Tuesday, January 10, 2006

"Right" for the Court?

On my drive to the office today I had occasion to listen to a few minutes of the Senate confirmation hearings for Judge Sam Alito. I thought it would be a boring, vague and uninformative event.

For the portion I listened to, I was wrong.

And one unexpected thing jumped out at me almost immediately, and oddly didn't change as I listened more.

Judge Alito should be confirmed.

As strongly as I held the belief that Harriet Miers' confirmation should be shot out of a long canon into an eternal abyss, I'm also beginning to feel that Sam Alito's confirmation should be approved - even though I don't necessarily agree with his positions or right-leaning bent.

But there is no question that Judge Alito is an intelligent and highly qualified judge who can easily satisfy the enormous responsibility of being a Supreme Court justice - even the American Bar Association confirms that.

What seems apparent from Alito's testimony, at least today's, is that he does in fact appear to have an understanding of his responsibility to the law, and not an agenda, as a Judge. And to his credit he appears to not shy away from directly answering questions regarding his positions and his previous rulings. Yes, like all nominees he'll shy away from questions on potential future rulings. But Alito is unique in that he has hundreds of existing rulings to talk about. And at least from what I heard, he has no problem talking about those.

To say I was instantly impressed with some of his answers would be an understatement. Perhaps it's because I had low expectations of what I'd hear from these confirmation hearings. I assumed Alito would tiptoe around every question and issue - he did not. And his answers were such that I would find any serious Democratic opposition using tactics such as filibusters to be extremely non-justifiable. Yes - feel free to oppose him on philisophical differences, but don't play games with the process when this is at least a qualified candidate.

So let's get down to the only question most of the "opposition" seems to care about anymore: Roe (personally I think there are MANY more important issues).

Do I care what "attorney" Alito said about the Constitution and Roe back when he was a Republican Administration advocate back in 1985 (20 years ago) more than I care about how "Judge" Alito acted as a federal judge over the past few years in his rulings on cases involving Roe? Nope - couldn't care less. If all his rulings supported those statements (or if he had no rulings at all) then I would care more. As it is, recent actions mean more to me than 20 year old statements.

What are the real facts? As a federal judge, Sam Alito has had three rulings involving Roe. If you had to classify his rulings as "pro-choice" or "anti-abortion" (since my most liberal friends insist that these are the only choices), then it's safe to say that Judge Alito has ruled twice in a pro-choice manner and only once in an anti-abortion manner.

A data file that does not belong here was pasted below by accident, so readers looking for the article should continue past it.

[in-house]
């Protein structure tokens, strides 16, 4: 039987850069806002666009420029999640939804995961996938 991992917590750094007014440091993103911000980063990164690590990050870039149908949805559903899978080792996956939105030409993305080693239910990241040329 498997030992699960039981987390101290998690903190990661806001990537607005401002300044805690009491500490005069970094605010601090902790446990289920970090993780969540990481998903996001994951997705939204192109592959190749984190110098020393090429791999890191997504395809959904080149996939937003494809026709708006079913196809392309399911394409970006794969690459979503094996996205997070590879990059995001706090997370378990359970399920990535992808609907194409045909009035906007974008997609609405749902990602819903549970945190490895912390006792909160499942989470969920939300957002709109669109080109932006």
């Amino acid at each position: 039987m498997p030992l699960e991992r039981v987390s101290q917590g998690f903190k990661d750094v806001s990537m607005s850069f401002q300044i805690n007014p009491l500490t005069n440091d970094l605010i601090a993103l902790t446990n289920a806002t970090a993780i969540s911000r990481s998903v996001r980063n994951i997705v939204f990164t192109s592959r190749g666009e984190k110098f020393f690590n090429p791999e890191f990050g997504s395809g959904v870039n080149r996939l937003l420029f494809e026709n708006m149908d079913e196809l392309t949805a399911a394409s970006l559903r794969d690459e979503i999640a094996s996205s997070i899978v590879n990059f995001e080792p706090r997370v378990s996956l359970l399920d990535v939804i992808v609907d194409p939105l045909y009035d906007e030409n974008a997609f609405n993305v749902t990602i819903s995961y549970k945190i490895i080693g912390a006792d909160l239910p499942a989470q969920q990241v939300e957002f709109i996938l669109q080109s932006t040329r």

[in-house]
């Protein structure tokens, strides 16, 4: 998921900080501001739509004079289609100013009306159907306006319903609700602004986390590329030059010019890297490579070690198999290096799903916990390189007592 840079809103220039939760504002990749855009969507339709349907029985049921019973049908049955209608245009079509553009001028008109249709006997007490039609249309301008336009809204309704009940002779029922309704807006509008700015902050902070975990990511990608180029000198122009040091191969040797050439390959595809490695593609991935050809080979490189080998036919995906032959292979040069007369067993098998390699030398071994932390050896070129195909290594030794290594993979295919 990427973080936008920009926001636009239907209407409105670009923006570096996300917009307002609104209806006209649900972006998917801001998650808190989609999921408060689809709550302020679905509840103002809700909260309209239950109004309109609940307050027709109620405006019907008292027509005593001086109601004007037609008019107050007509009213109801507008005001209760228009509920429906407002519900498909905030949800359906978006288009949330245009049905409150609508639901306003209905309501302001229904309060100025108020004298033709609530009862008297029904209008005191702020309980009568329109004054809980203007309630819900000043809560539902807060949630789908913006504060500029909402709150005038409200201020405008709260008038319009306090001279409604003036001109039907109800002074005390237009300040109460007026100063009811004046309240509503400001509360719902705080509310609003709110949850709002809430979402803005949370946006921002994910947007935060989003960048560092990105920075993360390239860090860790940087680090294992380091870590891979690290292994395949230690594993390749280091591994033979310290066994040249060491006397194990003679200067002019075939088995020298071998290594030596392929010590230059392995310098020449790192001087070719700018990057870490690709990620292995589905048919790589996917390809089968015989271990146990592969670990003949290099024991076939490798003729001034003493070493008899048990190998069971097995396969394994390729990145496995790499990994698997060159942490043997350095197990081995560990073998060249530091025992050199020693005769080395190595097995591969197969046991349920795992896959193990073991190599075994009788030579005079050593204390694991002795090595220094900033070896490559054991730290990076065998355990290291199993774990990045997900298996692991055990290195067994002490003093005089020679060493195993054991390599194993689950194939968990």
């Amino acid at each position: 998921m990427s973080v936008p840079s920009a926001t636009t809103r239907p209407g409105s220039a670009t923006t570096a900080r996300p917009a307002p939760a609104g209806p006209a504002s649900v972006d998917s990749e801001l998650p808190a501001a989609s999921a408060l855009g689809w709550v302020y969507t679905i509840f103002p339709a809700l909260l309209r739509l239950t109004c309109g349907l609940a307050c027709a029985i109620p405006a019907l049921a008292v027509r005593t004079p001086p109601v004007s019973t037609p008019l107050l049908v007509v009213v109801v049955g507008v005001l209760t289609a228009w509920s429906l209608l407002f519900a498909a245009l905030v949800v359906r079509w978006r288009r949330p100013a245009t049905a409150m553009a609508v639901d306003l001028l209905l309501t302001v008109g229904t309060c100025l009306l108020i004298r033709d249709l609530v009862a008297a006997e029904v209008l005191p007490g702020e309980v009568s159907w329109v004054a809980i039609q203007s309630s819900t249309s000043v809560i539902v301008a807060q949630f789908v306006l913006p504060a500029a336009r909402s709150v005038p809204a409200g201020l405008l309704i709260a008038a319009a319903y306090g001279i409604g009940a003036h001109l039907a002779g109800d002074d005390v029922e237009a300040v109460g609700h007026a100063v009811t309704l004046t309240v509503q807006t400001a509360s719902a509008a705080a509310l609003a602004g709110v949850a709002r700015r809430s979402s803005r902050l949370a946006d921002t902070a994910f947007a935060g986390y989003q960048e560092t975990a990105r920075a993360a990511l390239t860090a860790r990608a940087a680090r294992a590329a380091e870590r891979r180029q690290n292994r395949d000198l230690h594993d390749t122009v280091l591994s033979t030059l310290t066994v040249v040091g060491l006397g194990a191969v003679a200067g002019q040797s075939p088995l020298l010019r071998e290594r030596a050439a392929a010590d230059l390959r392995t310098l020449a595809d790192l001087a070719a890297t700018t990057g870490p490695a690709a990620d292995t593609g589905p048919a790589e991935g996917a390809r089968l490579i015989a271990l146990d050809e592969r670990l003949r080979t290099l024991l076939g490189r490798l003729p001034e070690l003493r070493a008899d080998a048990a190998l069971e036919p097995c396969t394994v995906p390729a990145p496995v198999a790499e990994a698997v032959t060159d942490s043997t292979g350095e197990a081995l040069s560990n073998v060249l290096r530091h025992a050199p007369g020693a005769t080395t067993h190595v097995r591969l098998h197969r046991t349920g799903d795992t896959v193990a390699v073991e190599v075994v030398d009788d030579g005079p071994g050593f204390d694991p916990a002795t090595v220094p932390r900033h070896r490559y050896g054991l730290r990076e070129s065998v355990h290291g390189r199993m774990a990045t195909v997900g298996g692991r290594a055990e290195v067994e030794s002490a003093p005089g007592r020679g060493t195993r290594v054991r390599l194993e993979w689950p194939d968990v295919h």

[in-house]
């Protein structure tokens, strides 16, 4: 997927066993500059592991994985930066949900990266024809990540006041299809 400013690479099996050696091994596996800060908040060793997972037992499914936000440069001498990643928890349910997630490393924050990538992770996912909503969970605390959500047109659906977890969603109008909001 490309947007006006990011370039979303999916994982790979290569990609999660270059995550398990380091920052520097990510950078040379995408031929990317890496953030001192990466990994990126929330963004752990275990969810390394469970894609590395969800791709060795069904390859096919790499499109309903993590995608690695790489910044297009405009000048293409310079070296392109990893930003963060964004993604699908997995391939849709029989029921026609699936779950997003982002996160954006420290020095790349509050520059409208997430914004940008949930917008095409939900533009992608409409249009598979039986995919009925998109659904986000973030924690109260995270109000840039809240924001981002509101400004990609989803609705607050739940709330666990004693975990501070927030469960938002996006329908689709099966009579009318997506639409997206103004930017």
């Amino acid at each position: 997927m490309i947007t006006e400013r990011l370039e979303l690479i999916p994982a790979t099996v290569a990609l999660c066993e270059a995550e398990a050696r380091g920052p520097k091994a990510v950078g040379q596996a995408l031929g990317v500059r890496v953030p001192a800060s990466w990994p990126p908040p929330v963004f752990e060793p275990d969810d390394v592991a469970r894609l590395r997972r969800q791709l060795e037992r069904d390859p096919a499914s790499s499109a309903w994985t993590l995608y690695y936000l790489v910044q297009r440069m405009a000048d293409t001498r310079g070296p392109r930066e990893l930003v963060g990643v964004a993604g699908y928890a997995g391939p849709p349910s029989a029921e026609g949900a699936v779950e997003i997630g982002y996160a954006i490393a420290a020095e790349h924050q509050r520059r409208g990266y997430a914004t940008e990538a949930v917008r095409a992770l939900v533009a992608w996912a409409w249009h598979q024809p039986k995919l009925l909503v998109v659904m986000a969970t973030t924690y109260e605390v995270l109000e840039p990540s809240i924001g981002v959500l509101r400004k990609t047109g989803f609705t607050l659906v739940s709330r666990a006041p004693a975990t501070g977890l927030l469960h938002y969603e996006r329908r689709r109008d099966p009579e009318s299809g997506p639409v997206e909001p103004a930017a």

Sorry to disappoint, but that does not indicate someone who advocates an anti-abortion agenda from the bench.

And, knowing the details of that one case that many are calling an anti-abortion ruling, (in which I agree with his ruling and find it in no way a threat to Roe) as a Democrat I personally think he's 3 for 3.

Enough. Case closed. Let's move on from the beaten-to-death abortion issue.

We've found what appears to be a well-qualified, smart, open-minded, law following and precedent following nominee to the Supreme Court.

Might as well keep him - even though any nominee put forth by this administration is suspect by association. And of course, my opinion may change tomorrow...

The Democrats will look foolish (and like raving radicals) at this stage if they try any all-out opposition to this nominee. And, if Sam Alito is not confirmed, woe is any nominee of a future Democratic Administration.

And woe is us, if the current administration gets yet another chance to nominate another Harriet Miers.



At 11:29 AM, Blogger Bob P said...

I'm happy to hear that Samuel Alito appears acceptable to you on the issue of Roe. But I would contend that Roe is no longer the key talking point to be considered in evaluating Mr. Alito's qualification for the high court.

As recent events have shown, the expansion of Executive power is a far greater threat to the integrity of the nation than the abortion debate. And in this area, Slammin' Sammy's views are anything but acceptable. If confirmed, the Judge will have up to three years with Bush at the helm to further expand the "right" of an American President to operate outside the law.

This, to me, is the greatest danger of Alito's ascension to SCOTUS. His views concerning Roe appear encouraging, and that's a good thing. But if he will ultimately help to justify an Imperial Presidency, then Roe is the least of our worries.

At 11:56 AM, Blogger N.J. said...

Well, goodness knows I'm all opposed to the grasp of executive power by the current administration and that is definitely a more serious concern.

But I have heard conflicting reports about Alito's stance on this issue - and unfortunately that wasn't covered during the hearing session I listened to. I will have to watch this issue, and Alito's testimony on it, closely over the next few days/weeks.

With that said, I must sadly say that the reason I write prominently about Roe in this post is not because it is an important issue to me - but because it still does appear to be the issue of choice of the opposition to Alito.

Actually as you know, it has become the issue of choice for the Democrats in their opposition to everything - a fact I find very disheartening. Our party has chosen to leave real and serious issues (such as Iraq, and executive power) largely unaddressed and unchallenged for the "campaign-safe" ground of Roe.


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